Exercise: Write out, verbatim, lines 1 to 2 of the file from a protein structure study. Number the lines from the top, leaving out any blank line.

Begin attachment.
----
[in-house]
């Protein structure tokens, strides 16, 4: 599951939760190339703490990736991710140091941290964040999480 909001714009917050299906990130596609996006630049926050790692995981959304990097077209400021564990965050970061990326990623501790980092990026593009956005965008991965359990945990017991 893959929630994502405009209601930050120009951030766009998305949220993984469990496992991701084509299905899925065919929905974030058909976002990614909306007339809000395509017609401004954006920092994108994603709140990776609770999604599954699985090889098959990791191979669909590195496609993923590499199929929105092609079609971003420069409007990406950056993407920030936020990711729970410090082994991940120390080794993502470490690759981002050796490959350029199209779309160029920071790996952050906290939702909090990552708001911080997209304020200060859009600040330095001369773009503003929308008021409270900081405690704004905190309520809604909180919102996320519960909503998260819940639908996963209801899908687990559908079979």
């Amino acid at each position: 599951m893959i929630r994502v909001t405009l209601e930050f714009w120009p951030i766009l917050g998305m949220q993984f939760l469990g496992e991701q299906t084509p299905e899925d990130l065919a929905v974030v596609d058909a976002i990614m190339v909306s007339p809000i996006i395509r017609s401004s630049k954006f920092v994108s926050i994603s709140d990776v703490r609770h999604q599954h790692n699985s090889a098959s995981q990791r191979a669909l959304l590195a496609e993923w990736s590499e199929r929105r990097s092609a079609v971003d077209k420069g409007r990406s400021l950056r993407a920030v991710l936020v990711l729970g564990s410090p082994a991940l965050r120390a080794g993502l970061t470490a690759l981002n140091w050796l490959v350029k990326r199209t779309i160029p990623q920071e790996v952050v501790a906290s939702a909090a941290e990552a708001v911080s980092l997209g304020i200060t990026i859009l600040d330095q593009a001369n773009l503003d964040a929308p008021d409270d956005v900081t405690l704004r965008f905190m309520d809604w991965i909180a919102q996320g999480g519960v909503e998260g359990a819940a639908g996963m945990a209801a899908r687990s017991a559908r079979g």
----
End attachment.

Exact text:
[in-house]
């Protein structure tokens, strides 16, 4: 599951939760190339703490990736991710140091941290964040999480 909001714009917050299906990130596609996006630049926050790692995981959304990097077209400021564990965050970061990326990623501790980092990026593009956005965008991965359990945990017991 893959929630994502405009209601930050120009951030766009998305949220993984469990496992991701084509299905899925065919929905974030058909976002990614909306007339809000395509017609401004954006920092994108994603709140990776609770999604599954699985090889098959990791191979669909590195496609993923590499199929929105092609079609971003420069409007990406950056993407920030936020990711729970410090082994991940120390080794993502470490690759981002050796490959350029199209779309160029920071790996952050906290939702909090990552708001911080997209304020200060859009600040330095001369773009503003929308008021409270900081405690704004905190309520809604909180919102996320519960909503998260819940639908996963209801899908687990559908079979």